Sunday, March 30, 2008

Record NH Snowfall for 2008

With the snowstorm we had Thursday night, we have had the most snowfall in New Hampshire since 1873. Now, the snowfall of 113 inches does not quite compare with the normal over 300 inches in the Keewenaw Peninsula of Michigan, but it is still substantial. The roof of my shed did indeed collapse, and as of March 30 (today) I still can't do anything about it because there is still two feet of unmelted snow on top of it.

But from this point forward, the "oldtimers" around here cannot say how the winters of old were so much more severe, with so much more snow (i.e., the climate has really changed...). Unless they are more than 135 years old, we saw more snow this winter than any oldtimer ever did.

My kids will be able to tell stories of that winter of '08, and how the roof on their house collapsed. How they had 37 snow days and had to go to school the entire summer to make up for it. How the cat went outside and got buried in a snowdrift and we didn't find her til the spring...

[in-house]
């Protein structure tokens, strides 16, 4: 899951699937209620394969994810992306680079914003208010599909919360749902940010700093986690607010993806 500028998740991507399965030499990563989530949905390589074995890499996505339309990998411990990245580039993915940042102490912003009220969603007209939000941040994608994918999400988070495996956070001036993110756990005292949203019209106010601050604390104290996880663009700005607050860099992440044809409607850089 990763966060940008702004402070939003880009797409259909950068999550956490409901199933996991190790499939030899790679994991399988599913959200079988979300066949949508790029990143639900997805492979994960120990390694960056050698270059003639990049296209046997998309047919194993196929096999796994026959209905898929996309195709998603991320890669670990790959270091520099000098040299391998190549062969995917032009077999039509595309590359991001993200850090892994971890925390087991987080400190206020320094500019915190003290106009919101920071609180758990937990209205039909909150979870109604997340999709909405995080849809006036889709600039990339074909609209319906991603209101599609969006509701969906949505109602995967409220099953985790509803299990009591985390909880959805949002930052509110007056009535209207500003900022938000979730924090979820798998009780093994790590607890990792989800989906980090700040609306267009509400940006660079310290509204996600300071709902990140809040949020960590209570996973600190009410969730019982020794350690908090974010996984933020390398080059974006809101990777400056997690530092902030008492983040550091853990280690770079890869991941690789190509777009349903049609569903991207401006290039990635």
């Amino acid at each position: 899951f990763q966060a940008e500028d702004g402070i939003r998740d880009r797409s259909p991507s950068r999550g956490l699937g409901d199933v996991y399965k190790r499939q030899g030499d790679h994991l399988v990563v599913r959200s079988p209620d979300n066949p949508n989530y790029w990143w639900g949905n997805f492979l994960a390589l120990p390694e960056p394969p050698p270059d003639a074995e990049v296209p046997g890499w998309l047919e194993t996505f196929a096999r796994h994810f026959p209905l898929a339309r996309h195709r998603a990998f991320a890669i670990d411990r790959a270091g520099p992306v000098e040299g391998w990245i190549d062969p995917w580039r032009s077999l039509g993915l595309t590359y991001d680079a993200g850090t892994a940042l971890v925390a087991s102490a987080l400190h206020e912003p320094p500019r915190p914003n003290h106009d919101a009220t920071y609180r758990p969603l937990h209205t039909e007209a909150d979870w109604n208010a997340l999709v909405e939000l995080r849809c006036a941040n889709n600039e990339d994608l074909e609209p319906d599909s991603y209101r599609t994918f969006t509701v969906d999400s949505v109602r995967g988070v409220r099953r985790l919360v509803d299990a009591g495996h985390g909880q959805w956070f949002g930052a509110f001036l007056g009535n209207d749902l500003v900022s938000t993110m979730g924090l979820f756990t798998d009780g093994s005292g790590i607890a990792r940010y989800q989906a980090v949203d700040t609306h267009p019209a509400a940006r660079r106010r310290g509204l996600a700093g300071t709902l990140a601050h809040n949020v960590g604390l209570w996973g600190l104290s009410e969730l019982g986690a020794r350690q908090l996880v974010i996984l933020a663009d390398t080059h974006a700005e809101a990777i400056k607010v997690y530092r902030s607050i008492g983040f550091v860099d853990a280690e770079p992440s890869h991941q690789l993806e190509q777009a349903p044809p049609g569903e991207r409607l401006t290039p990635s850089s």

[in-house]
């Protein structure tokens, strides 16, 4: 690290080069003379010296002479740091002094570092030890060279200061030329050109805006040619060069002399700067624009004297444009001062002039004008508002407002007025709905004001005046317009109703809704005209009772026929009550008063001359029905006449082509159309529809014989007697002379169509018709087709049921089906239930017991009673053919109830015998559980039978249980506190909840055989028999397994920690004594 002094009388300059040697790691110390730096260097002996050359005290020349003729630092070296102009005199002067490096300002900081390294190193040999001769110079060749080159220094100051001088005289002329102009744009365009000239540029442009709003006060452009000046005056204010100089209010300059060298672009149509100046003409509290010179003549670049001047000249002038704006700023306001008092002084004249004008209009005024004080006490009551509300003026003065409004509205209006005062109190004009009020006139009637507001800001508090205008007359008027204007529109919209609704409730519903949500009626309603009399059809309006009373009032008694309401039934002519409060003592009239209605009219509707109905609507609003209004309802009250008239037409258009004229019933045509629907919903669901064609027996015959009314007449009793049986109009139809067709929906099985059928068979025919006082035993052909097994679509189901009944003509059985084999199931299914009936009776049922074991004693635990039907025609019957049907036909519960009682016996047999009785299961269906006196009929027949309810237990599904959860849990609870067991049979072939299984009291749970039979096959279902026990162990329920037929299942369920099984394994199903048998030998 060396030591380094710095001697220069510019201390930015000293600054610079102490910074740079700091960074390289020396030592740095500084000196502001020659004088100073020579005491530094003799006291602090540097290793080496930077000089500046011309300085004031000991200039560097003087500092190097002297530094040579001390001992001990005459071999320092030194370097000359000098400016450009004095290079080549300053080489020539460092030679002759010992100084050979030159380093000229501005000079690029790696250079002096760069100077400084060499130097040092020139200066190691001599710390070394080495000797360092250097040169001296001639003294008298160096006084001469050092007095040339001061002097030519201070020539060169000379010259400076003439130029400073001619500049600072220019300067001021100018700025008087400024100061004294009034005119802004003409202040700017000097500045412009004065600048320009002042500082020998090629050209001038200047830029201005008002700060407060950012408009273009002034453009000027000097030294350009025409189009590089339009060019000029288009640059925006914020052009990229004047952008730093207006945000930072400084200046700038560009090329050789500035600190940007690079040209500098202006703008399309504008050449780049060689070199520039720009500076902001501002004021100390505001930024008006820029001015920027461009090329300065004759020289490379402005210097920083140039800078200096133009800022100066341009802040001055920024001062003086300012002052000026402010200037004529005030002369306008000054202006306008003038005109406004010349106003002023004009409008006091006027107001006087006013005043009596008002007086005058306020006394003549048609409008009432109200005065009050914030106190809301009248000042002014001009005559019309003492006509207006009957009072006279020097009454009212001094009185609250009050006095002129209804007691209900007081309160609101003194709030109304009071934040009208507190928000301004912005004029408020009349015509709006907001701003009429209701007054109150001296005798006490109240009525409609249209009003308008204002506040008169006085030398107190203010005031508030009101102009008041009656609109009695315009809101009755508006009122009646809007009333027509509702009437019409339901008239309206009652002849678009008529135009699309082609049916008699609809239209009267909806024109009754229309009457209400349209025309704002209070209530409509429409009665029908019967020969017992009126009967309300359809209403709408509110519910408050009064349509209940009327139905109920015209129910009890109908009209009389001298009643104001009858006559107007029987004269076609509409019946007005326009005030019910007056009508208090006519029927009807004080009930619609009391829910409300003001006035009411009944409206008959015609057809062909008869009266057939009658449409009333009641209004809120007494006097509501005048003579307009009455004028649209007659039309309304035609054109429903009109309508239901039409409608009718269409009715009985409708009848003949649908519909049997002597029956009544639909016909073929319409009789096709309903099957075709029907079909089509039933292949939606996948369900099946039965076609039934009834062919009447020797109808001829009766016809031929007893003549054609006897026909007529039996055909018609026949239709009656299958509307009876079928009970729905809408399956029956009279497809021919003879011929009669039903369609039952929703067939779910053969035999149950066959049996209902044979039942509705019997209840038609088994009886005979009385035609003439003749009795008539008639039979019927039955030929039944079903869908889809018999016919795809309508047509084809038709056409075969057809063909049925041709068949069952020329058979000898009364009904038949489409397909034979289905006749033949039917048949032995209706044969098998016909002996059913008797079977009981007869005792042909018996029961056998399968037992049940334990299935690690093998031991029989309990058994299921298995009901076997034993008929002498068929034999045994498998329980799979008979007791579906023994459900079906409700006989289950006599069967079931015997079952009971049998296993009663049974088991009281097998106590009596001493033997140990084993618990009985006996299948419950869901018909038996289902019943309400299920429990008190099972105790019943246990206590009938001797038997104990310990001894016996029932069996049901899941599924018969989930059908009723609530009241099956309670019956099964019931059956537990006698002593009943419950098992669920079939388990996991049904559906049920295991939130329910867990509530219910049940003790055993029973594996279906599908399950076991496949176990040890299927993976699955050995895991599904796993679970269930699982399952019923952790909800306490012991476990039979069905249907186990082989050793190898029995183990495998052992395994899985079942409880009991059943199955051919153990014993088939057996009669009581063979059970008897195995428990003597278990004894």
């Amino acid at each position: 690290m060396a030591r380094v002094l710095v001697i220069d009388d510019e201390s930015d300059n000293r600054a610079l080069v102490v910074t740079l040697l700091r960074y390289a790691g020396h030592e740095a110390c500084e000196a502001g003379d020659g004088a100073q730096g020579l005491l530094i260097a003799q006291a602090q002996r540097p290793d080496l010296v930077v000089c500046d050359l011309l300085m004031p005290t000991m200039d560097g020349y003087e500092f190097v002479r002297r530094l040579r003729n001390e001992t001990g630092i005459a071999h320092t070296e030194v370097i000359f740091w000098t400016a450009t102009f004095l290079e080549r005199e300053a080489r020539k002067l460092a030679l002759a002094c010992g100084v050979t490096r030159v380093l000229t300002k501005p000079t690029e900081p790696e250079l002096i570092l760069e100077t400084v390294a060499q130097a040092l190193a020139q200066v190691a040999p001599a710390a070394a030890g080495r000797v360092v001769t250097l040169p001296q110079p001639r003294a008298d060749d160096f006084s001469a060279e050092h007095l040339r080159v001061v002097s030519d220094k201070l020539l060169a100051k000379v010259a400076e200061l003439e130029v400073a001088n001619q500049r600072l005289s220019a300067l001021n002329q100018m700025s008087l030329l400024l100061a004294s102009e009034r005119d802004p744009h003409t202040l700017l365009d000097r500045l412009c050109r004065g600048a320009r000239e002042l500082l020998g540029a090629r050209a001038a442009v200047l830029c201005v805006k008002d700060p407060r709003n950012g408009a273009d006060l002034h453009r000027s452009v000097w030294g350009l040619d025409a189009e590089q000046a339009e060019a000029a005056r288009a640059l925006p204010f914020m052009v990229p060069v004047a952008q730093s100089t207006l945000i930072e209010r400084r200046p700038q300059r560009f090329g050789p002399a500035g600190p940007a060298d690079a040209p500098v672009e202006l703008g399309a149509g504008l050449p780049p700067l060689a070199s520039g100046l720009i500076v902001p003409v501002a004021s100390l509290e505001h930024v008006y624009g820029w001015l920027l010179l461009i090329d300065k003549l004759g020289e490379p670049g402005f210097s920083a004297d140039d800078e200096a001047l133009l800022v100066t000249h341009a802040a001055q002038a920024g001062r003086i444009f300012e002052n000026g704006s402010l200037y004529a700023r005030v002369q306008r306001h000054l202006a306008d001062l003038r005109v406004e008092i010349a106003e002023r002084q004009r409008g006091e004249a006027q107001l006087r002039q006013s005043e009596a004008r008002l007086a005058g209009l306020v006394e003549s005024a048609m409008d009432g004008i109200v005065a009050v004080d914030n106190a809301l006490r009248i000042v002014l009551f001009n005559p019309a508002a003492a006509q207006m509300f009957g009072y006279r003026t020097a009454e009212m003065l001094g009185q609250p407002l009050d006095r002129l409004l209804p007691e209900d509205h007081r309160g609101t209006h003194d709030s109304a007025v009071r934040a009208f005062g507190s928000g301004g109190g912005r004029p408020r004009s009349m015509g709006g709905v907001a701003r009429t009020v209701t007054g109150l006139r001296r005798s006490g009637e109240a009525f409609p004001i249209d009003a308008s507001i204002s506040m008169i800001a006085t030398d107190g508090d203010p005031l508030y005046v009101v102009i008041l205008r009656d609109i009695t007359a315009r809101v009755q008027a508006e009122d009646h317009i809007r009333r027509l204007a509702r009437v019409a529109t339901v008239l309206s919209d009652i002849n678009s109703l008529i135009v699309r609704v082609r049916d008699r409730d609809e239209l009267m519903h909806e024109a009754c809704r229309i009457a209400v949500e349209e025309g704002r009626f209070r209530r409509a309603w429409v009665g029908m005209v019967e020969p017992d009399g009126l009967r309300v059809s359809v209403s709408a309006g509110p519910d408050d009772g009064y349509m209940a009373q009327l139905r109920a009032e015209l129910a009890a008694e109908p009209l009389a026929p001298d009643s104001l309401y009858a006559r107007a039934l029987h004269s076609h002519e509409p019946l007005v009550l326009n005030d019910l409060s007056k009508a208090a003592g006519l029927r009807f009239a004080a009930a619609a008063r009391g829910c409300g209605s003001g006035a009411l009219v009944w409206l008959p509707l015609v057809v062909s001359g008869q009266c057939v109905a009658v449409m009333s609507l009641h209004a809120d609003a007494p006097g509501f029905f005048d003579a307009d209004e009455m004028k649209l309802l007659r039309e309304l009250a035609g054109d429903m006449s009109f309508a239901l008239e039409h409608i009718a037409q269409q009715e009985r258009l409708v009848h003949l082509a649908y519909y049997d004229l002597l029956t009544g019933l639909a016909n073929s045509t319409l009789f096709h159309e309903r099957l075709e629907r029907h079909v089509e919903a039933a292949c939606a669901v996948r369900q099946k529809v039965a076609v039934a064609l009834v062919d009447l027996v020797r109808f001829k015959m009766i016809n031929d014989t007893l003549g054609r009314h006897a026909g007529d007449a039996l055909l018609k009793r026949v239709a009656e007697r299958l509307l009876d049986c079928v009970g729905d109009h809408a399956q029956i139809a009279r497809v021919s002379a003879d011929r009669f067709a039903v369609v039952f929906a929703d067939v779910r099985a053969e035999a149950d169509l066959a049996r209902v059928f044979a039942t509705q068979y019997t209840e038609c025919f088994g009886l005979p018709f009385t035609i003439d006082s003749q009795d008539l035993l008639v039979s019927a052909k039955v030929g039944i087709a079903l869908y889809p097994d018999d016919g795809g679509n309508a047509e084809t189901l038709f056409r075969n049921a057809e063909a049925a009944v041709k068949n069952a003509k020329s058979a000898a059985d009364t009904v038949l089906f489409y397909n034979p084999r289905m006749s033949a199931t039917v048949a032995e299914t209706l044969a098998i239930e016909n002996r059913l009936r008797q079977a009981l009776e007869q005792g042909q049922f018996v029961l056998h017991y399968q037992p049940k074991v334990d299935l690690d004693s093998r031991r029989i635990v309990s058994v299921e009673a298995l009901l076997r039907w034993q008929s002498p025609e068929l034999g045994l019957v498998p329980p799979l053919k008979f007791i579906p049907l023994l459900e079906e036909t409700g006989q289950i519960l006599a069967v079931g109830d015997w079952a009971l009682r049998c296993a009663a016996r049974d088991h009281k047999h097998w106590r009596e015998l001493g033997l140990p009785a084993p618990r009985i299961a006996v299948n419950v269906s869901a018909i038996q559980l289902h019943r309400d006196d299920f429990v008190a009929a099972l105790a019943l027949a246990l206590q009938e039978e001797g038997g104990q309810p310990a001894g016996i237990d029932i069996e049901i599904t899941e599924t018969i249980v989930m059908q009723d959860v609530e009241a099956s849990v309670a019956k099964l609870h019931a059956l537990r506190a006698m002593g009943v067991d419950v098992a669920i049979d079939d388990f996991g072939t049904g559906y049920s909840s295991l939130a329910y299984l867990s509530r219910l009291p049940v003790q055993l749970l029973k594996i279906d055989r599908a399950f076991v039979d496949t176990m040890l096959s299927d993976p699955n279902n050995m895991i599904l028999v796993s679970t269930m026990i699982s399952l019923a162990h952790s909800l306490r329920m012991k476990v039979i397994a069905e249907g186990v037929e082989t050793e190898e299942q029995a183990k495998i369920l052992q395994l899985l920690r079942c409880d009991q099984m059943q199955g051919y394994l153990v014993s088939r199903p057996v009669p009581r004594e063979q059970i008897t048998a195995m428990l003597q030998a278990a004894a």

Al-Sadr Disappoints the Pessimists

The headlines in this morning's newspapers were filled with pessimism over Iraq. My local paper led with: "Basra Effort Falters. Al-Sadr Orders Defiance; U.S. Jets Hit Militia." The story went on to talk about the "faltering" Iraqi government offensive, and how Prime Minister al-Maliki may have "miscalculated" with his offensive.

I could sense the anticipated joy on the part of the liberal media and the Democrats, thinking that this was the beginning of the end of good news coming out of Iraq.

Ah, what a difference a few hours makes. Now the headlines read "Sadr offers a cease fire in Iraq."

Friday, March 21, 2008

Subprime Investments

In my last post, I noted Ben Bernanke's remarks last May about how most subprime mortgages were still making payments.